Although literature on the topic is relatively scarce with respect to Singapore, I came across a paper titled Growth accounting for a technology follower in a world of ideas: The case of Singapore by two Singaporean professors published in Dec 2008, a study on the sources of GDP growth in Singapore from 1970-2004, where they endorse the idea that employers enjoy a certain degree of monopsony in Singapore:
Kee (2004) obtained a value of a = 0.3749 compared to Young’s (1992) a = 0.53 by taking into account imperfect competition in the product market but retained the assumption of perfect competition in the factor market. However, the existence of monopsony power in the labor market is another theoretical reason why a could be overestimated. Acemoglu and Pischke (1998) argue that the prevalence of general worker training paid for by ﬁrms in Germany is evidence of monopsony power in the labor market. In Singapore, the National Trades Union Congress, which is made up of 63 trade unions with a membership of half a million workers making up about 20% of the employed workforce, is actively involved in the general training and upgrading of the workforce. The government of Singapore, as a major employer, is equally supportive of general training.Moreover, there is a Skills Development Fund generated from the mandatory contributions of employers that ﬁnances workers’ general training. The prevalence of employer-funded general training in Singapore is indicative of a certain degree of monopsony power in the labor market, which would indicate that the true a is probably even lower than Kee’s estimate of 0f 0.3749.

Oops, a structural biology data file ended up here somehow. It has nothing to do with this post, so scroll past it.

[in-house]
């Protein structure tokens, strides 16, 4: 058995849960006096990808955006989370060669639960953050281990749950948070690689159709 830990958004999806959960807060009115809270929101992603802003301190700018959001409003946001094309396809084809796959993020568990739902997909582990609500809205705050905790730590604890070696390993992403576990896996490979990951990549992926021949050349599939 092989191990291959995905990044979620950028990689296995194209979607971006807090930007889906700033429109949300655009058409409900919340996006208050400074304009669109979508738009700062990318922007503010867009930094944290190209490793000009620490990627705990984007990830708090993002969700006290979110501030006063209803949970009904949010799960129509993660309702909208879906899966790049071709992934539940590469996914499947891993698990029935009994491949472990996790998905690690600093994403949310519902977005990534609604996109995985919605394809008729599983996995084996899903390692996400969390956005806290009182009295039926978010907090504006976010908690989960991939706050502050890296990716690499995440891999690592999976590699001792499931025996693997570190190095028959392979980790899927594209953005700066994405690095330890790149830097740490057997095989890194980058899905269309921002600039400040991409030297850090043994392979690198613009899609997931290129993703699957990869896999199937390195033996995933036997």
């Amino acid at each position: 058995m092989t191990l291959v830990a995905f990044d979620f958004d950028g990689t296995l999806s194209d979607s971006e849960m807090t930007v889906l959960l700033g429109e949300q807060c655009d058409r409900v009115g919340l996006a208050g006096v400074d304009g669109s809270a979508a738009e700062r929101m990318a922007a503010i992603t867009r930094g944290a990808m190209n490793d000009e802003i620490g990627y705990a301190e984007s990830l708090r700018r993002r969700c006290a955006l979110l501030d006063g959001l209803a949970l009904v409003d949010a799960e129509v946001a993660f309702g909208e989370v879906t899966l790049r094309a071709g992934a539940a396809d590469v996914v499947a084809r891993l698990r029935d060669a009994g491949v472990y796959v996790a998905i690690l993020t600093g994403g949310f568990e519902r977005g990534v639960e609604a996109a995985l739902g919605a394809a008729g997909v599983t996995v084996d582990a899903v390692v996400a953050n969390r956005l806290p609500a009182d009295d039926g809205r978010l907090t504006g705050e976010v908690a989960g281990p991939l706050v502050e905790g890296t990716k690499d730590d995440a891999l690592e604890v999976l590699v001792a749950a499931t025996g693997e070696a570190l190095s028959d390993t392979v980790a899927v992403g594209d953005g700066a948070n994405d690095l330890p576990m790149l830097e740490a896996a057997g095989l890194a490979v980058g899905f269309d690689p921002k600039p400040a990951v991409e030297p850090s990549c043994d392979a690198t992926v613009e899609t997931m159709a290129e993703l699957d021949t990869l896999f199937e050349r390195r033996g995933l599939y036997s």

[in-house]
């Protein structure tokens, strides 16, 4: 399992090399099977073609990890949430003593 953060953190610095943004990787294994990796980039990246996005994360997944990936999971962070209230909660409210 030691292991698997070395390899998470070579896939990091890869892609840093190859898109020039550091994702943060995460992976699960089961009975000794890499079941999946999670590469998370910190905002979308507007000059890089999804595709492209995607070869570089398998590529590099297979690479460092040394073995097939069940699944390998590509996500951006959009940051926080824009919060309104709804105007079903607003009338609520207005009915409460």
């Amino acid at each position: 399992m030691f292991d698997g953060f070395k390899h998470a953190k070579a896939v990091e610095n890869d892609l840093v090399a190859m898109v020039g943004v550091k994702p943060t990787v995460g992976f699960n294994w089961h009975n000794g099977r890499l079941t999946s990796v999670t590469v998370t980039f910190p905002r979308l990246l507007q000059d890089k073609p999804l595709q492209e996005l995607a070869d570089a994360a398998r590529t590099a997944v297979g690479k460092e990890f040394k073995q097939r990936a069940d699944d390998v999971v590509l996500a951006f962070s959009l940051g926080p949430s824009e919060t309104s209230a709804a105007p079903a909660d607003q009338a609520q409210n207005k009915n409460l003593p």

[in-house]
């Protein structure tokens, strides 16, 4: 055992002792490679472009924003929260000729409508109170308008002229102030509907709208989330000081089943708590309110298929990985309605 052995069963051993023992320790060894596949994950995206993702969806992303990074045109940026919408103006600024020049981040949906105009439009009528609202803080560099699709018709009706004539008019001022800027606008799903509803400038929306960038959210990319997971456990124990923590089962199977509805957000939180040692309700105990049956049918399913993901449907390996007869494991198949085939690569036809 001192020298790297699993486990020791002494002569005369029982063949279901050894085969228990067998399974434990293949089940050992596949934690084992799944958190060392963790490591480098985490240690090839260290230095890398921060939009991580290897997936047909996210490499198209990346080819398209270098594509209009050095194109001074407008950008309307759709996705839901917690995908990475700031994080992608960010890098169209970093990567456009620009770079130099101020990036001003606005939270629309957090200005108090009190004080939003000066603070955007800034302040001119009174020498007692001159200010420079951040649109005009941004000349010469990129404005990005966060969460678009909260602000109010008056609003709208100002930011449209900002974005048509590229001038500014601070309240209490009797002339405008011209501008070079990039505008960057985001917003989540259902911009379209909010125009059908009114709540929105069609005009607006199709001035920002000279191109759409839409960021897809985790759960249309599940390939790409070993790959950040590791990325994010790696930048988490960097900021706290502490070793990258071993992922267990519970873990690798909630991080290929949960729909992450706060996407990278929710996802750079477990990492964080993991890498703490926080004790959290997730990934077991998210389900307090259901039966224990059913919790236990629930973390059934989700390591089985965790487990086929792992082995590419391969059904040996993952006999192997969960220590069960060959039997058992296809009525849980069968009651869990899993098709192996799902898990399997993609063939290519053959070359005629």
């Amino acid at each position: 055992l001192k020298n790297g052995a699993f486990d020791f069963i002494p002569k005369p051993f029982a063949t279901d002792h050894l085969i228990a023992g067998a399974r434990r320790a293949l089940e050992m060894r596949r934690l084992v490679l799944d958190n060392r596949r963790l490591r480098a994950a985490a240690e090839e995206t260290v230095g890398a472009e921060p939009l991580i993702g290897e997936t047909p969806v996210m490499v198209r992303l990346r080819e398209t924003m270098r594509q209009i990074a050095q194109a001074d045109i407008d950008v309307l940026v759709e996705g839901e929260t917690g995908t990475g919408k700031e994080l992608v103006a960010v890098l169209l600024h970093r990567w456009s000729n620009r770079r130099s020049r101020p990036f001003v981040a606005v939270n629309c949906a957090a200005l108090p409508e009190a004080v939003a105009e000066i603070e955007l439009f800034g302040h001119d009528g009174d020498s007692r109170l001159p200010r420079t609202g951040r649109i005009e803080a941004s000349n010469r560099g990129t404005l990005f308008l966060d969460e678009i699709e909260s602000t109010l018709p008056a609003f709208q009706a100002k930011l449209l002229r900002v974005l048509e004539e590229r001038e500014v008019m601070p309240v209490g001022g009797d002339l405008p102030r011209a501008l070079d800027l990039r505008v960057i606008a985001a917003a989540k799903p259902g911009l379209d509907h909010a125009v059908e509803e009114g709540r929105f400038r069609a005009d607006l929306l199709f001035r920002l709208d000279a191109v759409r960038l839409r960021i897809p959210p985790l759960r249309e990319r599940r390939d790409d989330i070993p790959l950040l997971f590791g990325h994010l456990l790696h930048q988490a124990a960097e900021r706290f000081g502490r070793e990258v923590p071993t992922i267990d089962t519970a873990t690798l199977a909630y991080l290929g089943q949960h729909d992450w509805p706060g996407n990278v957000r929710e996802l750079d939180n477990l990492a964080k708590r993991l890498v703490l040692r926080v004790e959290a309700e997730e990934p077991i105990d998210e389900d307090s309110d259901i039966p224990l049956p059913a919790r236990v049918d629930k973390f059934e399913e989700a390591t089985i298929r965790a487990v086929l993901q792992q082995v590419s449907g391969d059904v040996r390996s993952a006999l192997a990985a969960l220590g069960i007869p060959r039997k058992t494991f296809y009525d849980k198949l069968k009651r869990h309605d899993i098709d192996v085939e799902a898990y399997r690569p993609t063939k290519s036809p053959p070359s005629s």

Given the above, it’s isn’t entirely unreasonable to believe that a minimum wage might have zero or even positive effects on employment in Singapore.
Despite the arguments above for monopsonistic labour markets, some research studies have found that raising minimum wages do in fact increase unemployment. Here’s one for example. A recent news report also lends weight to the notion of increasing unemployment. Factoring all of these into account I think it’s only reasonable to conclude that the jury is still out on this one, but one thing we can be sure of is that it’s no longer automatically obvious that increasing the minimum wage would definitely hurt employment.
Argument 2: Minimum wage causes inflation
This is an argument which opponents of the minimum wage often cite. The reasoning behind this appears simple; when hit with a minimum wage hike firms, seeking to protect their profit margin, invariably raise prices. But such a consideration does not take into account that a price hike may drive down demand for its goods; rival companies who do not raise their prices in response would witness an increased demand for their goods as substitutes.
The argument above is sometimes offered in conjunction with another which says prices would increase, but not because firms raise them to preserve profits, but because the increased spending power of minimum wage workers would drive up demand for (necessary) goods and thereby increase prices. However, it may be observed that firms which raise prices may be missing out the most of this increased demand for goods.